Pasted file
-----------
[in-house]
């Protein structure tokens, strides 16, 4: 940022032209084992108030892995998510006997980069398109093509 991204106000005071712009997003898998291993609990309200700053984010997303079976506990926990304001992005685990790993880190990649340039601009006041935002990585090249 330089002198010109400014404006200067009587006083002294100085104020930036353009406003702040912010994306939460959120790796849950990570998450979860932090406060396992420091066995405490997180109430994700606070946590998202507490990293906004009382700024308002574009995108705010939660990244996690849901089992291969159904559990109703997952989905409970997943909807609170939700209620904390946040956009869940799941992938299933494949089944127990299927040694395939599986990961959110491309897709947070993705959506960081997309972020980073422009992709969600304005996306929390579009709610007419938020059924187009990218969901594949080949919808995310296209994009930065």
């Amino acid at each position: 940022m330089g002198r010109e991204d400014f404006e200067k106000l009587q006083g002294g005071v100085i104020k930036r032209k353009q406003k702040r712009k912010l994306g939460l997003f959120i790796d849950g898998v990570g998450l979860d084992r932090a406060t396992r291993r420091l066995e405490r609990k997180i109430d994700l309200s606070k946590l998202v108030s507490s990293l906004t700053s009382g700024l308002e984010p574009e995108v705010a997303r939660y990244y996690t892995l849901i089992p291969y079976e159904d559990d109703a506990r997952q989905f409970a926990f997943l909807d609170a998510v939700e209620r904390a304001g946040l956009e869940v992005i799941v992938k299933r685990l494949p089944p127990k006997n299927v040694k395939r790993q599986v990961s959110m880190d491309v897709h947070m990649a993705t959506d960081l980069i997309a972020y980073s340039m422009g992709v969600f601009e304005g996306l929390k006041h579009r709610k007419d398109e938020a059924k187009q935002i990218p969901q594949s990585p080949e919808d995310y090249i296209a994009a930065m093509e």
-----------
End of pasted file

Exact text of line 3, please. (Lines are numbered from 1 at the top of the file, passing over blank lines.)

């Amino acid at each position: 940022m330089g002198r010109e991204d400014f404006e200067k106000l009587q006083g002294g005071v100085i104020k930036r032209k353009q406003k702040r712009k912010l994306g939460l997003f959120i790796d849950g898998v990570g998450l979860d084992r932090a406060t396992r291993r420091l066995e405490r609990k997180i109430d994700l309200s606070k946590l998202v108030s507490s990293l906004t700053s009382g700024l308002e984010p574009e995108v705010a997303r939660y990244y996690t892995l849901i089992p291969y079976e159904d559990d109703a506990r997952q989905f409970a926990f997943l909807d609170a998510v939700e209620r904390a304001g946040l956009e869940v992005i799941v992938k299933r685990l494949p089944p127990k006997n299927v040694k395939r790993q599986v990961s959110m880190d491309v897709h947070m990649a993705t959506d960081l980069i997309a972020y980073s340039m422009g992709v969600f601009e304005g996306l929390k006041h579009r709610k007419d398109e938020a059924k187009q935002i990218p969901q594949s990585p080949e919808d995310y090249i296209a994009a930065m093509e």